Developing Gratitude in Kids

happy jumping black boy, white backgroundHelping kids to develop gratitude has multiple benefits. It weakens self-entitlement because kids need to recognize that they have been gifted with something instead of feeling inherently entitled to it. Gratitude also promotes adaptive thinking, joy and a sense of meaning. This entry focuses on a few strategies for promoting gratitude in kids.

A good way to start is to do gratitude letters across the entire family. For that methodology, see this blog entry. Being on either end of a gratitude letter is usually a very enriching experience.

Families can also develop gratitude rituals. Before eating a shared meal, whether it’s all of the family or just part of the family, each person might mention 1-3 things that she is grateful for that day. These might be small things (e.g., the sounds of birds chirping in the morning) or big things (e.g., being on the honor roll). Moreover, if your family shares a spiritual practice of praying, prayers of thanksgiving can be offered each night for specific developments during the day.

There are also things kids can be trained to do on their own. For example, counting three blessings in the show can be a mood lifting habit, as can doing so right before bed. Some kids also find value in making a gratitude list once a week for things that happened that week. The research suggests that such practices promote positive feelings and attitudes. As is said: that which you pays attention to expands.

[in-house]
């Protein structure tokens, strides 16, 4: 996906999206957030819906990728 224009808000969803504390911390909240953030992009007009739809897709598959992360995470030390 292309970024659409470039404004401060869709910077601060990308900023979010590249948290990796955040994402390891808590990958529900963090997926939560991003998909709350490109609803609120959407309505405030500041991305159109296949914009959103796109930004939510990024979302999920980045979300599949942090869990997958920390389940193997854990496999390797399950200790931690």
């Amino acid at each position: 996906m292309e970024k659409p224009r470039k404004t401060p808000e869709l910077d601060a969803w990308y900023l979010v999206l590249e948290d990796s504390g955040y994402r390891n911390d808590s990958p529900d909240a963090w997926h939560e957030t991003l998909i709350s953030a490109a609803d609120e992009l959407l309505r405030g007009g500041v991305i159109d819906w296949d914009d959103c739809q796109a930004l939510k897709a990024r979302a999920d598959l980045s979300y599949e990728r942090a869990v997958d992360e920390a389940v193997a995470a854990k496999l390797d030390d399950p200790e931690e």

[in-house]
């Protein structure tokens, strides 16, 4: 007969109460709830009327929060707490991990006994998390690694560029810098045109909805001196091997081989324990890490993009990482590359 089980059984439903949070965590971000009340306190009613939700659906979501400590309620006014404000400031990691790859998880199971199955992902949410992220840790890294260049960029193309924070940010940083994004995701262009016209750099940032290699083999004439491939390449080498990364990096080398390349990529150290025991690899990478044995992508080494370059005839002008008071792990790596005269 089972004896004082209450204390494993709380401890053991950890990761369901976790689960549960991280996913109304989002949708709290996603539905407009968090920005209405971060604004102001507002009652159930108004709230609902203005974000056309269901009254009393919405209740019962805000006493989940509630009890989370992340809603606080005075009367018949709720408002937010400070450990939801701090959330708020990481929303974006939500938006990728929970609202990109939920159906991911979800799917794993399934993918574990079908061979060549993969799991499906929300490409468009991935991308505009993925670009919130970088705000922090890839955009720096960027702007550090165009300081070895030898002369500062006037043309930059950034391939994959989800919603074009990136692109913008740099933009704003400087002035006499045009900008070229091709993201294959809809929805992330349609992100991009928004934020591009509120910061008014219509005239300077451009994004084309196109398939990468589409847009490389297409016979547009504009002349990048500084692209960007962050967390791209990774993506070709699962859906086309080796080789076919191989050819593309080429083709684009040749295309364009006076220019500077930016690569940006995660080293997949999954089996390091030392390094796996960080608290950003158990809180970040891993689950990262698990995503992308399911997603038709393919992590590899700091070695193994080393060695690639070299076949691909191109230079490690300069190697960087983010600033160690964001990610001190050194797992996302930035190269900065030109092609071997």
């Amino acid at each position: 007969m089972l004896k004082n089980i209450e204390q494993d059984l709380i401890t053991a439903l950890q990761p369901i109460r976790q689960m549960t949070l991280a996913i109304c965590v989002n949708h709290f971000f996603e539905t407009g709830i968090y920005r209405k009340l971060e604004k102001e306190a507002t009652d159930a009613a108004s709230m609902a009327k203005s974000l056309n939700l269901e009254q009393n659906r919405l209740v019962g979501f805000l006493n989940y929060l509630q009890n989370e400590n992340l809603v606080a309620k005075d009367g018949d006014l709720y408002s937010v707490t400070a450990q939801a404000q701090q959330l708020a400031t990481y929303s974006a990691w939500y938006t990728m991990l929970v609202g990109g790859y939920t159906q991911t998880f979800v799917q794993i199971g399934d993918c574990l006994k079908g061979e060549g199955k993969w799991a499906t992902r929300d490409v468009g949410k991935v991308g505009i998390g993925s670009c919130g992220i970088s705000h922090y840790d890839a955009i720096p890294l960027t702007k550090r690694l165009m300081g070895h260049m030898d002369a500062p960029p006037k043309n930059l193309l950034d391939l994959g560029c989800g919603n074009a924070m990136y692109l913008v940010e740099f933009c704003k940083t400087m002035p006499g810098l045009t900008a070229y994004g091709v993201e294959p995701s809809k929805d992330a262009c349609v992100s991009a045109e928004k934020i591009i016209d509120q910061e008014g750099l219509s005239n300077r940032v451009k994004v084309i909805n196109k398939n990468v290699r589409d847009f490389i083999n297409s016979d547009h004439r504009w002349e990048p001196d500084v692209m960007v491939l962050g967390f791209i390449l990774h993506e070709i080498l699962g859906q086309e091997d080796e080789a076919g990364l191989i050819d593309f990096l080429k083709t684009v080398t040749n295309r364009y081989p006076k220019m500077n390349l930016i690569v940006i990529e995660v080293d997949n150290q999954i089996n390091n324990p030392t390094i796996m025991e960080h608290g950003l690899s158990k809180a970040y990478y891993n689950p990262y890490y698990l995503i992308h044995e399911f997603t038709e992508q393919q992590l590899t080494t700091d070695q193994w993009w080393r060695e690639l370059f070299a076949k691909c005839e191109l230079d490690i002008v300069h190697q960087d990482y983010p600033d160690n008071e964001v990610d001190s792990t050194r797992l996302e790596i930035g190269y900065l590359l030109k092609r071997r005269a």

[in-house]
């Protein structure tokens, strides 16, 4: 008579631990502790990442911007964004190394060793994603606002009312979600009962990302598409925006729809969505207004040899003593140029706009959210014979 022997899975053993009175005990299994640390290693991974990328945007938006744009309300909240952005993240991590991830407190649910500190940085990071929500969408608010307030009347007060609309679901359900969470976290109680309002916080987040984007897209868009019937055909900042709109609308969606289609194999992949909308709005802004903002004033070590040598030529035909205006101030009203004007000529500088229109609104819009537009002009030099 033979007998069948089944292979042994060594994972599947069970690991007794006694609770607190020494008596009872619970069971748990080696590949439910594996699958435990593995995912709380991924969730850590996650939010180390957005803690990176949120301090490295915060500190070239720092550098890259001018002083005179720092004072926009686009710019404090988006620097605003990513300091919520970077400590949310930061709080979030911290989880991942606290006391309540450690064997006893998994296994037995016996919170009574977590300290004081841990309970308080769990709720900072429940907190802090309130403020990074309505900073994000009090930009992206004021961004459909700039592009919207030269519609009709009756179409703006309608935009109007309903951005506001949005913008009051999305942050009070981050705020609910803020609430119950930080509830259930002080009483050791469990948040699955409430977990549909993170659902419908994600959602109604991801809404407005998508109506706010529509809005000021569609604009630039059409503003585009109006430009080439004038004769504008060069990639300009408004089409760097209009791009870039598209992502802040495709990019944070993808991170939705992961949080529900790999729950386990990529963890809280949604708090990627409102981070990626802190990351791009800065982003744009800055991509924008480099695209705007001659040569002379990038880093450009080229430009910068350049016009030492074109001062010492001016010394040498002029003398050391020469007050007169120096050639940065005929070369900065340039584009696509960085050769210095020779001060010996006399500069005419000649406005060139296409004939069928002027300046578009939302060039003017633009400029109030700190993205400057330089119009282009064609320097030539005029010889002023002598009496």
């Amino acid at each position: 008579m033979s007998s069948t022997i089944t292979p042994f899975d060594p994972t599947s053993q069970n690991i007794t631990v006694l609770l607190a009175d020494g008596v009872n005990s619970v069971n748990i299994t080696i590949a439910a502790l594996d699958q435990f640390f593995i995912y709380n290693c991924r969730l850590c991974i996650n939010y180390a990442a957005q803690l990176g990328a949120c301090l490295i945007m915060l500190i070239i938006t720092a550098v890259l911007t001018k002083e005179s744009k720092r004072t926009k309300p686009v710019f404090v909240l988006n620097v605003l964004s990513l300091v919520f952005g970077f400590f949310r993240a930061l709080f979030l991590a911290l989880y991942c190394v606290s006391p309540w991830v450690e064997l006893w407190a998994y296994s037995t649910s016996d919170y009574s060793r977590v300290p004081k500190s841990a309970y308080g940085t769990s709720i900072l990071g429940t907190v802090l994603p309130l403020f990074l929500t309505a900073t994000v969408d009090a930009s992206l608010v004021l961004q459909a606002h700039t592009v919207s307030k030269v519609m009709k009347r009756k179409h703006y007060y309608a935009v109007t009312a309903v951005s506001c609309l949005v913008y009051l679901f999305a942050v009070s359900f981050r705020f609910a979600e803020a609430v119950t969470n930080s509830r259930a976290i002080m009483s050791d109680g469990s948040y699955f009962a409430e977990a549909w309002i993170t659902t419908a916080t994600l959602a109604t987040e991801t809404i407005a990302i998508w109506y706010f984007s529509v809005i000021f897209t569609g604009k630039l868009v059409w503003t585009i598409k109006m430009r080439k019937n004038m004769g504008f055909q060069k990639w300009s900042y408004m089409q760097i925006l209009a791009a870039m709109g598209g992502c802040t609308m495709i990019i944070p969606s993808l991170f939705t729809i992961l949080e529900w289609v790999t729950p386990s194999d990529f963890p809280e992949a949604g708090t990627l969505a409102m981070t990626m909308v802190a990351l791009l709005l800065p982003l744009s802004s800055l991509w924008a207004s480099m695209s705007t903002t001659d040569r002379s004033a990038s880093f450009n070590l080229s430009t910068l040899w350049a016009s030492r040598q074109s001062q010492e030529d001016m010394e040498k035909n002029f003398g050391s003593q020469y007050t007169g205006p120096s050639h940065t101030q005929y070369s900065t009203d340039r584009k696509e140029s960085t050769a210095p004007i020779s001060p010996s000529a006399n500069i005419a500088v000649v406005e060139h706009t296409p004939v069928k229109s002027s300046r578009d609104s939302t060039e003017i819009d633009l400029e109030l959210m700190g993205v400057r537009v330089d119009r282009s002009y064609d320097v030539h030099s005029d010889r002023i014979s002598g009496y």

There are two traps to avoid. First, directing a kid towards gratitude usually teen laying down and looking aheadwouldn’t be a good way to respond to that kid’s legitimate pain and suffering. Trying to direct a kid towards gratitude, when he is legitimately hurting, can make it harder for him to learn to cope adaptively with such experiences. Second, it’s important to try to be specific with expressions of parental gratitude and to not offer vague praise (e.g., a parent saying to a child: “I’m grateful that you’re so smart” is not nearly as helpful as “I’m grateful that you aced a difficult English exam today”).

Tolstoy said it well, “Happy families are all alike. Every unhappy family is unhappy in it’s own way.” I think it’s fair to say that happy families, and individuals for that matter, regularly engage proportionate and specific gratitude.

 

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